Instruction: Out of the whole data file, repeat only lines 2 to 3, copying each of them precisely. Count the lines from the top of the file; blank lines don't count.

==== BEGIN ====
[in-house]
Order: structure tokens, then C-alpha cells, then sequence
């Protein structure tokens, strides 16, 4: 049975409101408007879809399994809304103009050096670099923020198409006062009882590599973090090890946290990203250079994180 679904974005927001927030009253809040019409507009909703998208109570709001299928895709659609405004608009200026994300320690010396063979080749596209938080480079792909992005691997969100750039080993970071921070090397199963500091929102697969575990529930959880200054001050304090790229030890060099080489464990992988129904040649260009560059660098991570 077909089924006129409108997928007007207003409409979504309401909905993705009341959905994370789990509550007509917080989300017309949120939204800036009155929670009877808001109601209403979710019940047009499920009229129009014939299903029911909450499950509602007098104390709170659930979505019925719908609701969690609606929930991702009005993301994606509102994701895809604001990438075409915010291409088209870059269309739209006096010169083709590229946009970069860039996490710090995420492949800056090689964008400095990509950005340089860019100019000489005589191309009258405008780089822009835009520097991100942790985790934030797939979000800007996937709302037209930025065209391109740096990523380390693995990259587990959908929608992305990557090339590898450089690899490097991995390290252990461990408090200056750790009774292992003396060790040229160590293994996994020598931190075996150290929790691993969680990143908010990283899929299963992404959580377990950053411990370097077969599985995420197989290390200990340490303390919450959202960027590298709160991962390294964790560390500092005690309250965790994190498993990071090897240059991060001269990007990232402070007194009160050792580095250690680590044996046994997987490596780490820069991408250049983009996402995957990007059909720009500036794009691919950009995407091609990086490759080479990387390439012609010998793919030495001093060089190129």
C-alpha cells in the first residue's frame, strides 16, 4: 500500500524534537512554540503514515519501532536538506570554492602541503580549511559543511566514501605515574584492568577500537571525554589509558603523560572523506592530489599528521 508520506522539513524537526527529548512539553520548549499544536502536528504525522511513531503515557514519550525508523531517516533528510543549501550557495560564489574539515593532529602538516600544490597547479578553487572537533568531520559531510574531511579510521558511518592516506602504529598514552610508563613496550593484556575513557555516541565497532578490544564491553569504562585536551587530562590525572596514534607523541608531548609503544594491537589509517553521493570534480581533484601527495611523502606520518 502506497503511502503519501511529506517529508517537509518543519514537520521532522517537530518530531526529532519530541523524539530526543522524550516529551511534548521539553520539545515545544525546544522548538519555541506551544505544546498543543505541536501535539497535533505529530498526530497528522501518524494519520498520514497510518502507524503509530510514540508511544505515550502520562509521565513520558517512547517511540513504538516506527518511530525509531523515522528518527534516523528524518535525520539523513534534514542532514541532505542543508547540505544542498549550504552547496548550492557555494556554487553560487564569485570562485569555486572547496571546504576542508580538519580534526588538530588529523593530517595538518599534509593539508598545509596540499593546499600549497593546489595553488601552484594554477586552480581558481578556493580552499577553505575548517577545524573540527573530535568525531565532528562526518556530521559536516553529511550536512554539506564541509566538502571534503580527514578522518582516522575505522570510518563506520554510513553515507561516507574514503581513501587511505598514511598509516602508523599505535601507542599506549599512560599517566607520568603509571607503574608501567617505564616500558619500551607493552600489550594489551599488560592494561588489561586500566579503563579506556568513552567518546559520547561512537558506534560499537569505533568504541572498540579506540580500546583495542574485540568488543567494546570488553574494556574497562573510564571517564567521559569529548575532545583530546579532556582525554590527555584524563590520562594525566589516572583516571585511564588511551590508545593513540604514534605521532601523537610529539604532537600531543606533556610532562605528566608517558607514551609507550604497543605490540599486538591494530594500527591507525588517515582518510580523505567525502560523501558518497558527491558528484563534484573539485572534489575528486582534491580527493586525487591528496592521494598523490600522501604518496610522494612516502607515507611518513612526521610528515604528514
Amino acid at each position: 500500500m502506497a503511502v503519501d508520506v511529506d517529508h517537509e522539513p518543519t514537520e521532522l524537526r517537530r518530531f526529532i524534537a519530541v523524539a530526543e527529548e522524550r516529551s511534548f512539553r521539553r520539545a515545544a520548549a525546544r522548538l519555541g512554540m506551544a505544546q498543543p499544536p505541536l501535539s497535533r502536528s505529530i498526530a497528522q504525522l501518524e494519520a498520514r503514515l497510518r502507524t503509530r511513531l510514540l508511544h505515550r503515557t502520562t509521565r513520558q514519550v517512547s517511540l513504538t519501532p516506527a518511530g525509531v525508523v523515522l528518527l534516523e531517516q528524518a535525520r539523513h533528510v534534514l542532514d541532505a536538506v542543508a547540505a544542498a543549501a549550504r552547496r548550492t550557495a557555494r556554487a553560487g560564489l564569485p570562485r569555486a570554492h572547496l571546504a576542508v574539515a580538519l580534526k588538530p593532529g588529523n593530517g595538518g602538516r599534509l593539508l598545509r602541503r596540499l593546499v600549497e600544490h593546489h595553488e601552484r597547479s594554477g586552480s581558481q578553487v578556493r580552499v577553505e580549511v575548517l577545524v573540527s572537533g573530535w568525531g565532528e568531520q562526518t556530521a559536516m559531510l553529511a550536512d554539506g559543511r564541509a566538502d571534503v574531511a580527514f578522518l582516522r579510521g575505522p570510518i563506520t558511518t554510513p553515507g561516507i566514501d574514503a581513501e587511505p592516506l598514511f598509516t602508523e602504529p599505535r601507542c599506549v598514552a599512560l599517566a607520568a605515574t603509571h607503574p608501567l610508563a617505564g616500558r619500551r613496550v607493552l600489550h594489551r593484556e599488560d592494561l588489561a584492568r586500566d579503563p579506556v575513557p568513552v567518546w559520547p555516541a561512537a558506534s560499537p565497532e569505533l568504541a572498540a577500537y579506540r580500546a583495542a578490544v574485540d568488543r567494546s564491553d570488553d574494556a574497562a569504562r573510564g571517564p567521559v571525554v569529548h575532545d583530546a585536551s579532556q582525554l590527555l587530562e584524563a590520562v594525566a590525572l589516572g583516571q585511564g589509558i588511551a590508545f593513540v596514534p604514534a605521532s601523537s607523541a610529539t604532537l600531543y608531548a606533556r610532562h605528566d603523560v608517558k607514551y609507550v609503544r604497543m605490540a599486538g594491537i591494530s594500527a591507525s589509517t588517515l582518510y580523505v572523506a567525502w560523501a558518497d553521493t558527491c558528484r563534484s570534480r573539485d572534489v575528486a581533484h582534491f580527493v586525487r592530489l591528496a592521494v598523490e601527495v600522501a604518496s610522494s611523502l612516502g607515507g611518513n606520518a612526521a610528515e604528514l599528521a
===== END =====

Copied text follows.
Order: structure tokens, then C-alpha cells, then sequence
């Protein structure tokens, strides 16, 4: 049975409101408007879809399994809304103009050096670099923020198409006062009882590599973090090890946290990203250079994180 679904974005927001927030009253809040019409507009909703998208109570709001299928895709659609405004608009200026994300320690010396063979080749596209938080480079792909992005691997969100750039080993970071921070090397199963500091929102697969575990529930959880200054001050304090790229030890060099080489464990992988129904040649260009560059660098991570 077909089924006129409108997928007007207003409409979504309401909905993705009341959905994370789990509550007509917080989300017309949120939204800036009155929670009877808001109601209403979710019940047009499920009229129009014939299903029911909450499950509602007098104390709170659930979505019925719908609701969690609606929930991702009005993301994606509102994701895809604001990438075409915010291409088209870059269309739209006096010169083709590229946009970069860039996490710090995420492949800056090689964008400095990509950005340089860019100019000489005589191309009258405008780089822009835009520097991100942790985790934030797939979000800007996937709302037209930025065209391109740096990523380390693995990259587990959908929608992305990557090339590898450089690899490097991995390290252990461990408090200056750790009774292992003396060790040229160590293994996994020598931190075996150290929790691993969680990143908010990283899929299963992404959580377990950053411990370097077969599985995420197989290390200990340490303390919450959202960027590298709160991962390294964790560390500092005690309250965790994190498993990071090897240059991060001269990007990232402070007194009160050792580095250690680590044996046994997987490596780490820069991408250049983009996402995957990007059909720009500036794009691919950009995407091609990086490759080479990387390439012609010998793919030495001093060089190129």